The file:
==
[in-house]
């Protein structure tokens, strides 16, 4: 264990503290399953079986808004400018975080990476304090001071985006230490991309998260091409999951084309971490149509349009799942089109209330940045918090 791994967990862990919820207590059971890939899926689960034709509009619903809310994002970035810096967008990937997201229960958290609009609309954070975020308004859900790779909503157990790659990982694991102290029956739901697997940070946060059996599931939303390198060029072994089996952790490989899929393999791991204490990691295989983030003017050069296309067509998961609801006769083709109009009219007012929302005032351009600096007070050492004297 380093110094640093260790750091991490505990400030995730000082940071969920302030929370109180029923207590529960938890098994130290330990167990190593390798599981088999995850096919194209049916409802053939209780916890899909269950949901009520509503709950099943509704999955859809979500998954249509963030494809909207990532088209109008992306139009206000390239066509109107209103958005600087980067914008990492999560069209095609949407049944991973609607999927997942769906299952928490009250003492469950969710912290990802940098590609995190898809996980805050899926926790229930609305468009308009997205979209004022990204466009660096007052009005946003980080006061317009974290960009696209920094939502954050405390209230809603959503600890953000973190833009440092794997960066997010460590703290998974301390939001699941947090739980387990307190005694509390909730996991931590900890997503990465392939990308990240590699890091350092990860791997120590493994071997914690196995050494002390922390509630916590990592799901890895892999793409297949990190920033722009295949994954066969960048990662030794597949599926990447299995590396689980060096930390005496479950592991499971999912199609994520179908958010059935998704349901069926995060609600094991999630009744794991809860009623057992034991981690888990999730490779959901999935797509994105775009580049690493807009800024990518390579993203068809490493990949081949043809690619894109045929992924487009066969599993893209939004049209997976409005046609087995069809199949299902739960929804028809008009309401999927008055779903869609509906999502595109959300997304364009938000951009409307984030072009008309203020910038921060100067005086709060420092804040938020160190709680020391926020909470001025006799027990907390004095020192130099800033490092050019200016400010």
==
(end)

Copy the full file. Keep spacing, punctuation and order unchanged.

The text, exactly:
[in-house]
């Protein structure tokens, strides 16, 4: 264990503290399953079986808004400018975080990476304090001071985006230490991309998260091409999951084309971490149509349009799942089109209330940045918090 791994967990862990919820207590059971890939899926689960034709509009619903809310994002970035810096967008990937997201229960958290609009609309954070975020308004859900790779909503157990790659990982694991102290029956739901697997940070946060059996599931939303390198060029072994089996952790490989899929393999791991204490990691295989983030003017050069296309067509998961609801006769083709109009009219007012929302005032351009600096007070050492004297 380093110094640093260790750091991490505990400030995730000082940071969920302030929370109180029923207590529960938890098994130290330990167990190593390798599981088999995850096919194209049916409802053939209780916890899909269950949901009520509503709950099943509704999955859809979500998954249509963030494809909207990532088209109008992306139009206000390239066509109107209103958005600087980067914008990492999560069209095609949407049944991973609607999927997942769906299952928490009250003492469950969710912290990802940098590609995190898809996980805050899926926790229930609305468009308009997205979209004022990204466009660096007052009005946003980080006061317009974290960009696209920094939502954050405390209230809603959503600890953000973190833009440092794997960066997010460590703290998974301390939001699941947090739980387990307190005694509390909730996991931590900890997503990465392939990308990240590699890091350092990860791997120590493994071997914690196995050494002390922390509630916590990592799901890895892999793409297949990190920033722009295949994954066969960048990662030794597949599926990447299995590396689980060096930390005496479950592991499971999912199609994520179908958010059935998704349901069926995060609600094991999630009744794991809860009623057992034991981690888990999730490779959901999935797509994105775009580049690493807009800024990518390579993203068809490493990949081949043809690619894109045929992924487009066969599993893209939004049209997976409005046609087995069809199949299902739960929804028809008009309401999927008055779903869609509906999502595109959300997304364009938000951009409307984030072009008309203020910038921060100067005086709060420092804040938020160190709680020391926020909470001025006799027990907390004095020192130099800033490092050019200016400010």